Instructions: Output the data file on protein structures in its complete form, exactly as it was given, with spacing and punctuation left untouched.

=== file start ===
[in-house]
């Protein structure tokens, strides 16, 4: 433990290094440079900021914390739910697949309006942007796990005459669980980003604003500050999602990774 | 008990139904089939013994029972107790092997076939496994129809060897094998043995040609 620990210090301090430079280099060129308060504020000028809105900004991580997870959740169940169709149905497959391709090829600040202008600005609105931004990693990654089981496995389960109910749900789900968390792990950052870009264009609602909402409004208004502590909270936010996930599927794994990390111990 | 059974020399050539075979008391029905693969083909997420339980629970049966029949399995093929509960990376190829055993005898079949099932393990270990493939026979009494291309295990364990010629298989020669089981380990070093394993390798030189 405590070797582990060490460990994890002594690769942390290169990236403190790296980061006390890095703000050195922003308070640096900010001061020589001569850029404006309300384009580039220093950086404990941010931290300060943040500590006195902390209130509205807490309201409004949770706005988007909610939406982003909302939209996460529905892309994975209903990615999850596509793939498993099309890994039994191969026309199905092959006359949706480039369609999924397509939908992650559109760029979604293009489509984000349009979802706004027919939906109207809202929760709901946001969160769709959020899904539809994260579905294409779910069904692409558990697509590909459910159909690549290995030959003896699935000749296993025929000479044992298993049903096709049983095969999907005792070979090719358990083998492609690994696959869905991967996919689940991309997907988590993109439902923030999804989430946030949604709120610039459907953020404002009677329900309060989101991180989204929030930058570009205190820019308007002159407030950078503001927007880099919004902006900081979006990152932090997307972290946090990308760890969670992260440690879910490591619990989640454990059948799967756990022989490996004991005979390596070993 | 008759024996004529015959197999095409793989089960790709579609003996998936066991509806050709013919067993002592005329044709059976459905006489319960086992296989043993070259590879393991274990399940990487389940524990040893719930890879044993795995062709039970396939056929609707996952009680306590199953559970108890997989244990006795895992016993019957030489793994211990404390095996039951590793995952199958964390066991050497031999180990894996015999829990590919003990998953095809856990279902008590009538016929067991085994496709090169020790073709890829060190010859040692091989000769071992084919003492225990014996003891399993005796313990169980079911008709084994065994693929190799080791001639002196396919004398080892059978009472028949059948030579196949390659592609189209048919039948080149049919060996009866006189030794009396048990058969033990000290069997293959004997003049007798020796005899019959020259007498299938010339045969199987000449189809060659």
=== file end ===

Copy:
[in-house]
């Protein structure tokens, strides 16, 4: 433990290094440079900021914390739910697949309006942007796990005459669980980003604003500050999602990774 | 008990139904089939013994029972107790092997076939496994129809060897094998043995040609 620990210090301090430079280099060129308060504020000028809105900004991580997870959740169940169709149905497959391709090829600040202008600005609105931004990693990654089981496995389960109910749900789900968390792990950052870009264009609602909402409004208004502590909270936010996930599927794994990390111990 | 059974020399050539075979008391029905693969083909997420339980629970049966029949399995093929509960990376190829055993005898079949099932393990270990493939026979009494291309295990364990010629298989020669089981380990070093394993390798030189 405590070797582990060490460990994890002594690769942390290169990236403190790296980061006390890095703000050195922003308070640096900010001061020589001569850029404006309300384009580039220093950086404990941010931290300060943040500590006195902390209130509205807490309201409004949770706005988007909610939406982003909302939209996460529905892309994975209903990615999850596509793939498993099309890994039994191969026309199905092959006359949706480039369609999924397509939908992650559109760029979604293009489509984000349009979802706004027919939906109207809202929760709901946001969160769709959020899904539809994260579905294409779910069904692409558990697509590909459910159909690549290995030959003896699935000749296993025929000479044992298993049903096709049983095969999907005792070979090719358990083998492609690994696959869905991967996919689940991309997907988590993109439902923030999804989430946030949604709120610039459907953020404002009677329900309060989101991180989204929030930058570009205190820019308007002159407030950078503001927007880099919004902006900081979006990152932090997307972290946090990308760890969670992260440690879910490591619990989640454990059948799967756990022989490996004991005979390596070993 | 008759024996004529015959197999095409793989089960790709579609003996998936066991509806050709013919067993002592005329044709059976459905006489319960086992296989043993070259590879393991274990399940990487389940524990040893719930890879044993795995062709039970396939056929609707996952009680306590199953559970108890997989244990006795895992016993019957030489793994211990404390095996039951590793995952199958964390066991050497031999180990894996015999829990590919003990998953095809856990279902008590009538016929067991085994496709090169020790073709890829060190010859040692091989000769071992084919003492225990014996003891399993005796313990169980079911008709084994065994693929190799080791001639002196396919004398080892059978009472028949059948030579196949390659592609189209048919039948080149049919060996009866006189030794009396048990058969033990000290069997293959004997003049007798020796005899019959020259007498299938010339045969199987000449189809060659």